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All photos I use are from my home and garden.
All photos I use are from my home and garden.
All photos I use are from my home and garden.

Said Bill, "OK, but how do the nutrients get to the leaves?"

But how do the nutrients get up to the leaf?

They get to the leaf by transvaporation, also called transevaporation. As water evaporates from the leaf, the tubes supplying water which reach all the way to the roots pass along the next molecules and whatever it is transporting to the leaf. What the leaf needs most is water and carbon to make sugars.

This transvaporation is why excess salts in the soil burn leaves. When the water evaporates, they are left in the leaf but cannot be used by the leaf.

What happens to the plants in the rain forests? They accumulate mosses and ferns. After all, this is a rain forest. They drop plant parts onto the forest floor, they are eaten by bugs, birds, and other animals. Eventually the plants die.

Those parts that fall on the floor decay with the help of soil flora and fauna, and animals and provide nutrient for the soils. All animals that eat plants process this into what is waste for them, but fertilizer for the next plant. Large animals process the plants into fertilizer then trample that and other plant materials into the soils where they break down improving the soils. Rabbits dig into the soils allowing oxygen, and then they die leaving a hole into which other living things come to decay the rabbit returning it to the soils, the hole fills with leaf debris, and so on and so forth.

Do you see where we are going?

Bill: OK, I can see that, so, you facilitate that by allowing these processes to go on in your garden, recycling everything that is possible, including fireplace ash and leaves soaked in water, and I clean it up and have a nice neat, clean garden. Even if your bugs break down into fertilizer, I would rather not have the bugs in the first place.

RN: Yes, but you buy fertilizer which gives three of the primary nutrients, and I don’t, my garden has tens of thousands of nutrients, bugs, worms, fungi, but I digress, the same is true for all the other life forms in our forest. Nothing goes to waste, it is all recycled, even large animals. We had a rabbit for the kids as a pet. It dug holes which I filled with leaves and garbage, then soil. The rabbit died, we buried it. You enjoy the results of the natural way to do things when you go to Hawaii or to the Olympic Rain Forest, but you don’t give your own soils the same advantages. What you are doing, taken to extremes id desertification. My methods, taken to extremes is forestification. So why do you vacation in a place with posh plant life, but don't allow this in your own yard?

There is a lot of biomass, say, in Olympia, or Hawaii, isn't there? In fact, so much biomass is found there that the forest floor is thick with mulch and detritus, composted materials and plants both dead and alive, mosses, ferns, flowering plants, the plant mass and biomass is very large. They recycles millions of tons of carbon every day. Some released into the air for other plants, and some kept in literally tens of thousands of different organic molecules that eventually break down it into usable humates and acids and then are used by the roots to transport minerals and other organics, and then used by the plant in photosynthesis because there is not enough carbon in the air to "fix" for photosynthesis. Yes, not enough carbon.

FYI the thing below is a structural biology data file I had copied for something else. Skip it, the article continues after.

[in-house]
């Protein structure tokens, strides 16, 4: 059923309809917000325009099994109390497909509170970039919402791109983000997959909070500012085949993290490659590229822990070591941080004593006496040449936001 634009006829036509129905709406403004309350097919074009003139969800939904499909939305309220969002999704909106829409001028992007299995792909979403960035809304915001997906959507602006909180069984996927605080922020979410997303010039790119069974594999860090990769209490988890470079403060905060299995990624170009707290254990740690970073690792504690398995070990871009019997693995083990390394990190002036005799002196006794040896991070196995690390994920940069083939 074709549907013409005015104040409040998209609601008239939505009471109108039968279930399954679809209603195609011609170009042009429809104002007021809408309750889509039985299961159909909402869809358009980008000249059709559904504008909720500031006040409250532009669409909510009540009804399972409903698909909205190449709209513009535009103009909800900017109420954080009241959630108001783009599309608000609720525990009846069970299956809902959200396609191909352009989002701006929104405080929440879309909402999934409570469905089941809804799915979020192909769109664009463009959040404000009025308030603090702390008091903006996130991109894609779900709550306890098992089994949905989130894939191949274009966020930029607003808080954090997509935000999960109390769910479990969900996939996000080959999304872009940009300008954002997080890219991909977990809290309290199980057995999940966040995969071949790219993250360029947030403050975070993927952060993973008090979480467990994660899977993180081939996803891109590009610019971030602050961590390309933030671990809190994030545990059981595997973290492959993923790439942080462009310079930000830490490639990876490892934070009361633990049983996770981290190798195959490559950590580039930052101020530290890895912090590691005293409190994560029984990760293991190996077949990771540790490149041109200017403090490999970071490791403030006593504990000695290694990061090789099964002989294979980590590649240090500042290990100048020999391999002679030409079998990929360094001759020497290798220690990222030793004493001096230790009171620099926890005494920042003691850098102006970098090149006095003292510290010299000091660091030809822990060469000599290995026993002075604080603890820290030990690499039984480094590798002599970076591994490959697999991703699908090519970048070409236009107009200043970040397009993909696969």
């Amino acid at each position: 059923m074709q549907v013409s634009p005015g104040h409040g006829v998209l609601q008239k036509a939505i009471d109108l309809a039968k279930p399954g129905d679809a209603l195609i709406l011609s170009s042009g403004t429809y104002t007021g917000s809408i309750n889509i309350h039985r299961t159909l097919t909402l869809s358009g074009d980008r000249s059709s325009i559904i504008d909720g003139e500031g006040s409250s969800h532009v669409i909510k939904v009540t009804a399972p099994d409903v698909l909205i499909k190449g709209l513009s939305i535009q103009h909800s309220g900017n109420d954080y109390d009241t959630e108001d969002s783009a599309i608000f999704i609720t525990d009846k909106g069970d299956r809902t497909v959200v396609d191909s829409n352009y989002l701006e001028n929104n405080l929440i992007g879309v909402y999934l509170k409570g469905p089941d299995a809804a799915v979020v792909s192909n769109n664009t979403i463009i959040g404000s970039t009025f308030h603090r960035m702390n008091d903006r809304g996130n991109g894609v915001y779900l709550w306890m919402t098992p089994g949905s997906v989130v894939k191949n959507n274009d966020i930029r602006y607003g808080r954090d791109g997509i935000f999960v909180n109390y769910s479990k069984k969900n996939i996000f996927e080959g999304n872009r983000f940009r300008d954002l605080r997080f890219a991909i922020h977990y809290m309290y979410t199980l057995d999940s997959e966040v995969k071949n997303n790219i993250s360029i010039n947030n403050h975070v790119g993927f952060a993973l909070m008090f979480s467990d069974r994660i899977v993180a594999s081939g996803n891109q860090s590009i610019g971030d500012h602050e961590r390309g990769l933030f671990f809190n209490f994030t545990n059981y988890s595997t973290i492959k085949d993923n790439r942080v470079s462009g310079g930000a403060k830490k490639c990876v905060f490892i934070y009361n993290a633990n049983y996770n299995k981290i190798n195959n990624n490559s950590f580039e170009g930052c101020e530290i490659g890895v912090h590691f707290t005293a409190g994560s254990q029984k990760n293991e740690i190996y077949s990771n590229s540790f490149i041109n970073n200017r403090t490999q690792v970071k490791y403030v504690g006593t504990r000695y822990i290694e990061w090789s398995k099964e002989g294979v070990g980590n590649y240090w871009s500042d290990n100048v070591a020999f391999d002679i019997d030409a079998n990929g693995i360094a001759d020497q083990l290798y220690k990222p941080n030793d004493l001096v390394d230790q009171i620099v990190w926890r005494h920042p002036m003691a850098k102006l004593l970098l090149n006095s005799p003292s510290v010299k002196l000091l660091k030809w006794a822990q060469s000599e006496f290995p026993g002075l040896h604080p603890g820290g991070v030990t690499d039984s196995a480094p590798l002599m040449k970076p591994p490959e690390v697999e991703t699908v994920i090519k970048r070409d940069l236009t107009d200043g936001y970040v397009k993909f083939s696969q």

You have to determine what you want your garden to look like, certainly, but even if you prefer a very clean look, that is, no mulch on top of the soil, you can still feed the soil and the organisms under it. Your garden will be better for it, the plants healthier.

Another friend prefers a desert cactus garden, another clean ground look but with gravels and sand areas and plants between them, other friend has, a clean flower bed, and mine, of course, a garden more like the forest, covered with mulch to reap the benefits of that decaying plant material. We have other friends who live in an area where they cannot have mulch because of fires, which could travel down in the dry matter and then burn their trees or house. They need to bury everything, but this is what keeps the soil alive.

Everyone with any side garden can still bury leaves, grass clippings, other waste, even food waste below that flat surface to keep the underground ecology working. You don't want mulch at the surface, so, bury your waste and help the belowground ecology, the fungi, bacteria, and various worms that keep the soil healthy.

Bill: OK, I see that you are saying. Is that how you got into Mensa?

RN: No, you do that through tests!

Pelargonium cotyledonis, the Geranium of St. Helena

"Old Man Life Forever" still exists in three to five locations on cliff faces on St. Helena.
"Old Man Life Forever" still exists in three to five locations on cliff faces on St. Helena.

What do you recycle into the soils?